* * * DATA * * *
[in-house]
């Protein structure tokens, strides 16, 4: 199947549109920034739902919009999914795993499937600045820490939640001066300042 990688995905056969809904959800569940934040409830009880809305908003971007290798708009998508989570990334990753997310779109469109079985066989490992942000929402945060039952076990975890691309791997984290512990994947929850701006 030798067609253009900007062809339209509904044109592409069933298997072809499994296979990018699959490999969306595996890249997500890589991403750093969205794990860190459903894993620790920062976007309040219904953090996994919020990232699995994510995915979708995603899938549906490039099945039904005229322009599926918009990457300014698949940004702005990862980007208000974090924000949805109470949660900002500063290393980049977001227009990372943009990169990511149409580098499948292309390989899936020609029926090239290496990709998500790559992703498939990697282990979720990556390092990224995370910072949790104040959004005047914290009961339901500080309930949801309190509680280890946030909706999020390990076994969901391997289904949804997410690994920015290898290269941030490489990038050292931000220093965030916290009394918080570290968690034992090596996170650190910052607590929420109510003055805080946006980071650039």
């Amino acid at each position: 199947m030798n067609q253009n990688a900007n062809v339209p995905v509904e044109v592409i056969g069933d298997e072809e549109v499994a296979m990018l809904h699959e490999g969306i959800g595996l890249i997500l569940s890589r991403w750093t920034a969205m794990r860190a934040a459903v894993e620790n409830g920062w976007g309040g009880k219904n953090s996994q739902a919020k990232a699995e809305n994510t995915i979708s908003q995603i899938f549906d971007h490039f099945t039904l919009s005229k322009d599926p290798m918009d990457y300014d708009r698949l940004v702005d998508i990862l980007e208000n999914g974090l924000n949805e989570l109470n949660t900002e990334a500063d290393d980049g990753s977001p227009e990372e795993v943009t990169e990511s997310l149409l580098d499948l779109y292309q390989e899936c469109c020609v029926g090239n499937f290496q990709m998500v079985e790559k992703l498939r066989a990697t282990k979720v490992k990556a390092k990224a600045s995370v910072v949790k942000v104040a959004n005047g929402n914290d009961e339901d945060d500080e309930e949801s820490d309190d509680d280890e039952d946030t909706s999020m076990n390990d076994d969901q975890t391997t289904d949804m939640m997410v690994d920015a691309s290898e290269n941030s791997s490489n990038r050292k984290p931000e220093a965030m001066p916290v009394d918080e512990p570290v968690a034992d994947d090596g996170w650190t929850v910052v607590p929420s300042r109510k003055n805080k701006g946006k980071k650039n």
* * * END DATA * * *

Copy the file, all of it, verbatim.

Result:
[in-house]
């Protein structure tokens, strides 16, 4: 199947549109920034739902919009999914795993499937600045820490939640001066300042 990688995905056969809904959800569940934040409830009880809305908003971007290798708009998508989570990334990753997310779109469109079985066989490992942000929402945060039952076990975890691309791997984290512990994947929850701006 030798067609253009900007062809339209509904044109592409069933298997072809499994296979990018699959490999969306595996890249997500890589991403750093969205794990860190459903894993620790920062976007309040219904953090996994919020990232699995994510995915979708995603899938549906490039099945039904005229322009599926918009990457300014698949940004702005990862980007208000974090924000949805109470949660900002500063290393980049977001227009990372943009990169990511149409580098499948292309390989899936020609029926090239290496990709998500790559992703498939990697282990979720990556390092990224995370910072949790104040959004005047914290009961339901500080309930949801309190509680280890946030909706999020390990076994969901391997289904949804997410690994920015290898290269941030490489990038050292931000220093965030916290009394918080570290968690034992090596996170650190910052607590929420109510003055805080946006980071650039």
């Amino acid at each position: 199947m030798n067609q253009n990688a900007n062809v339209p995905v509904e044109v592409i056969g069933d298997e072809e549109v499994a296979m990018l809904h699959e490999g969306i959800g595996l890249i997500l569940s890589r991403w750093t920034a969205m794990r860190a934040a459903v894993e620790n409830g920062w976007g309040g009880k219904n953090s996994q739902a919020k990232a699995e809305n994510t995915i979708s908003q995603i899938f549906d971007h490039f099945t039904l919009s005229k322009d599926p290798m918009d990457y300014d708009r698949l940004v702005d998508i990862l980007e208000n999914g974090l924000n949805e989570l109470n949660t900002e990334a500063d290393d980049g990753s977001p227009e990372e795993v943009t990169e990511s997310l149409l580098d499948l779109y292309q390989e899936c469109c020609v029926g090239n499937f290496q990709m998500v079985e790559k992703l498939r066989a990697t282990k979720v490992k990556a390092k990224a600045s995370v910072v949790k942000v104040a959004n005047g929402n914290d009961e339901d945060d500080e309930e949801s820490d309190d509680d280890e039952d946030t909706s999020m076990n390990d076994d969901q975890t391997t289904d949804m939640m997410v690994d920015a691309s290898e290269n941030s791997s490489n990038r050292k984290p931000e220093a965030m001066p916290v009394d918080e512990p570290v968690a034992d994947d090596g996170w650190t929850v910052v607590p929420s300042r109510k003055n805080k701006g946006k980071k650039n």